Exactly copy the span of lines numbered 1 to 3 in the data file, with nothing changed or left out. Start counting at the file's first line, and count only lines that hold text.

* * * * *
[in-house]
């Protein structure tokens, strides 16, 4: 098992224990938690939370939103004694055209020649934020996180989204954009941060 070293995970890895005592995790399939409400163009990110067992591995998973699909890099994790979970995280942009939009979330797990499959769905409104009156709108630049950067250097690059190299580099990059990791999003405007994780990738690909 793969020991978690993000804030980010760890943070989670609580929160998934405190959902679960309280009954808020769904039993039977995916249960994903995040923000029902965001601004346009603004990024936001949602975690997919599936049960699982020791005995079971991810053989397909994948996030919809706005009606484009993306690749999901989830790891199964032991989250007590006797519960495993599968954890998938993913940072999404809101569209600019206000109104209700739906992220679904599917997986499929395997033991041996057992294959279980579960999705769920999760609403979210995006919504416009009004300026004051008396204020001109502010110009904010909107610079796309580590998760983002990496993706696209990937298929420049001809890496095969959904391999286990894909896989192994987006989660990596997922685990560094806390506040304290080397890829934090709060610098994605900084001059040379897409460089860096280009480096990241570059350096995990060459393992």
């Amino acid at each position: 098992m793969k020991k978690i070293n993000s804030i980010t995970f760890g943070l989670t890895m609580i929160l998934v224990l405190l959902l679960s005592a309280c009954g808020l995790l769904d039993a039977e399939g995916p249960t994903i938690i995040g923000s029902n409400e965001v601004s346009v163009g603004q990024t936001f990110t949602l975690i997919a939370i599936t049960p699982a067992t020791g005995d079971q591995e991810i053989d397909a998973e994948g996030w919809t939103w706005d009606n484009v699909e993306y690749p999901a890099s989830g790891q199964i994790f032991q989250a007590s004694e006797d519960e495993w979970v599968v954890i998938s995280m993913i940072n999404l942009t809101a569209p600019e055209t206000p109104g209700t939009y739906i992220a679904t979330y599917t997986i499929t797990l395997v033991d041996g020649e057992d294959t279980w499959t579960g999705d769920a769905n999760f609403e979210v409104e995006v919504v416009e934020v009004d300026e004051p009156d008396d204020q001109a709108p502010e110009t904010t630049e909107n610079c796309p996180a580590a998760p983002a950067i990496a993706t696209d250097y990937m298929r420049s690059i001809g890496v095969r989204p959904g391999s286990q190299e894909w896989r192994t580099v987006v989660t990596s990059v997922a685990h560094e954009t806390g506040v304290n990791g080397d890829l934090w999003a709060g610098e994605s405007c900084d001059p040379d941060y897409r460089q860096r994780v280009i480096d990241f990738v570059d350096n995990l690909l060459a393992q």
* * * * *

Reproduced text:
[in-house]
């Protein structure tokens, strides 16, 4: 098992224990938690939370939103004694055209020649934020996180989204954009941060 070293995970890895005592995790399939409400163009990110067992591995998973699909890099994790979970995280942009939009979330797990499959769905409104009156709108630049950067250097690059190299580099990059990791999003405007994780990738690909 793969020991978690993000804030980010760890943070989670609580929160998934405190959902679960309280009954808020769904039993039977995916249960994903995040923000029902965001601004346009603004990024936001949602975690997919599936049960699982020791005995079971991810053989397909994948996030919809706005009606484009993306690749999901989830790891199964032991989250007590006797519960495993599968954890998938993913940072999404809101569209600019206000109104209700739906992220679904599917997986499929395997033991041996057992294959279980579960999705769920999760609403979210995006919504416009009004300026004051008396204020001109502010110009904010909107610079796309580590998760983002990496993706696209990937298929420049001809890496095969959904391999286990894909896989192994987006989660990596997922685990560094806390506040304290080397890829934090709060610098994605900084001059040379897409460089860096280009480096990241570059350096995990060459393992």
């Amino acid at each position: 098992m793969k020991k978690i070293n993000s804030i980010t995970f760890g943070l989670t890895m609580i929160l998934v224990l405190l959902l679960s005592a309280c009954g808020l995790l769904d039993a039977e399939g995916p249960t994903i938690i995040g923000s029902n409400e965001v601004s346009v163009g603004q990024t936001f990110t949602l975690i997919a939370i599936t049960p699982a067992t020791g005995d079971q591995e991810i053989d397909a998973e994948g996030w919809t939103w706005d009606n484009v699909e993306y690749p999901a890099s989830g790891q199964i994790f032991q989250a007590s004694e006797d519960e495993w979970v599968v954890i998938s995280m993913i940072n999404l942009t809101a569209p600019e055209t206000p109104g209700t939009y739906i992220a679904t979330y599917t997986i499929t797990l395997v033991d041996g020649e057992d294959t279980w499959t579960g999705d769920a769905n999760f609403e979210v409104e995006v919504v416009e934020v009004d300026e004051p009156d008396d204020q001109a709108p502010e110009t904010t630049e909107n610079c796309p996180a580590a998760p983002a950067i990496a993706t696209d250097y990937m298929r420049s690059i001809g890496v095969r989204p959904g391999s286990q190299e894909w896989r192994t580099v987006v989660t990596s990059v997922a685990h560094e954009t806390g506040v304290n990791g080397d890829l934090w999003a709060g610098e994605s405007c900084d001059p040379d941060y897409r460089q860096r994780v280009i480096d990241f990738v570059d350096n995990l690909l060459a393992q």